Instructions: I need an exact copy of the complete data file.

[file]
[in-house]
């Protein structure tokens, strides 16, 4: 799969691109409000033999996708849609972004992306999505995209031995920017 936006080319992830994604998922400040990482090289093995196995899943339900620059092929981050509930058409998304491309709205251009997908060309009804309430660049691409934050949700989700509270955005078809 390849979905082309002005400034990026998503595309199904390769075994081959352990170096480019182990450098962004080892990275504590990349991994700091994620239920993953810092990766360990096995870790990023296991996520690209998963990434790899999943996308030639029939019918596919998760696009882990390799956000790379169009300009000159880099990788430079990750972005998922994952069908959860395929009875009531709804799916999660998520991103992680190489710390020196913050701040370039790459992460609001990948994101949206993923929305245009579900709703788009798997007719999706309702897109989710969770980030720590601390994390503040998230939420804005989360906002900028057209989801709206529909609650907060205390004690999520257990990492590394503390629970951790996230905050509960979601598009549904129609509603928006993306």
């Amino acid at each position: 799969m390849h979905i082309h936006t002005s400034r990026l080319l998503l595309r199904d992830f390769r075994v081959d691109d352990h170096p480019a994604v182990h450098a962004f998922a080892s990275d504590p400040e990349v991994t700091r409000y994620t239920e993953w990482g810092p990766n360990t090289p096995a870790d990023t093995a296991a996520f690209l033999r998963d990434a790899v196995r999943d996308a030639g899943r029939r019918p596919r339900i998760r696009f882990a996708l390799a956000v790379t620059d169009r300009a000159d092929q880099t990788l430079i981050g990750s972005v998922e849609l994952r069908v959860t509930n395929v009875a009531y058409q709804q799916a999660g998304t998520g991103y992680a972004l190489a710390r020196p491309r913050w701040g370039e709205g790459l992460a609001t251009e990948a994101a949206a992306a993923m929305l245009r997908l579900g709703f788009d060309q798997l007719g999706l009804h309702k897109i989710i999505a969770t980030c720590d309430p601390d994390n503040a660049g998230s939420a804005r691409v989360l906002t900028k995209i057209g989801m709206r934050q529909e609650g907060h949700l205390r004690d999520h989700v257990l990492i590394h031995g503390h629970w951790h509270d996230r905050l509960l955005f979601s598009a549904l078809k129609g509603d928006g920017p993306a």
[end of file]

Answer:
[in-house]
């Protein structure tokens, strides 16, 4: 799969691109409000033999996708849609972004992306999505995209031995920017 936006080319992830994604998922400040990482090289093995196995899943339900620059092929981050509930058409998304491309709205251009997908060309009804309430660049691409934050949700989700509270955005078809 390849979905082309002005400034990026998503595309199904390769075994081959352990170096480019182990450098962004080892990275504590990349991994700091994620239920993953810092990766360990096995870790990023296991996520690209998963990434790899999943996308030639029939019918596919998760696009882990390799956000790379169009300009000159880099990788430079990750972005998922994952069908959860395929009875009531709804799916999660998520991103992680190489710390020196913050701040370039790459992460609001990948994101949206993923929305245009579900709703788009798997007719999706309702897109989710969770980030720590601390994390503040998230939420804005989360906002900028057209989801709206529909609650907060205390004690999520257990990492590394503390629970951790996230905050509960979601598009549904129609509603928006993306």
């Amino acid at each position: 799969m390849h979905i082309h936006t002005s400034r990026l080319l998503l595309r199904d992830f390769r075994v081959d691109d352990h170096p480019a994604v182990h450098a962004f998922a080892s990275d504590p400040e990349v991994t700091r409000y994620t239920e993953w990482g810092p990766n360990t090289p096995a870790d990023t093995a296991a996520f690209l033999r998963d990434a790899v196995r999943d996308a030639g899943r029939r019918p596919r339900i998760r696009f882990a996708l390799a956000v790379t620059d169009r300009a000159d092929q880099t990788l430079i981050g990750s972005v998922e849609l994952r069908v959860t509930n395929v009875a009531y058409q709804q799916a999660g998304t998520g991103y992680a972004l190489a710390r020196p491309r913050w701040g370039e709205g790459l992460a609001t251009e990948a994101a949206a992306a993923m929305l245009r997908l579900g709703f788009d060309q798997l007719g999706l009804h309702k897109i989710i999505a969770t980030c720590d309430p601390d994390n503040a660049g998230s939420a804005r691409v989360l906002t900028k995209i057209g989801m709206r934050q529909e609650g907060h949700l205390r004690d999520h989700v257990l990492i590394h031995g503390h629970w951790h509270d996230r905050l509960l955005f979601s598009a549904l078809k129609g509603d928006g920017p993306a």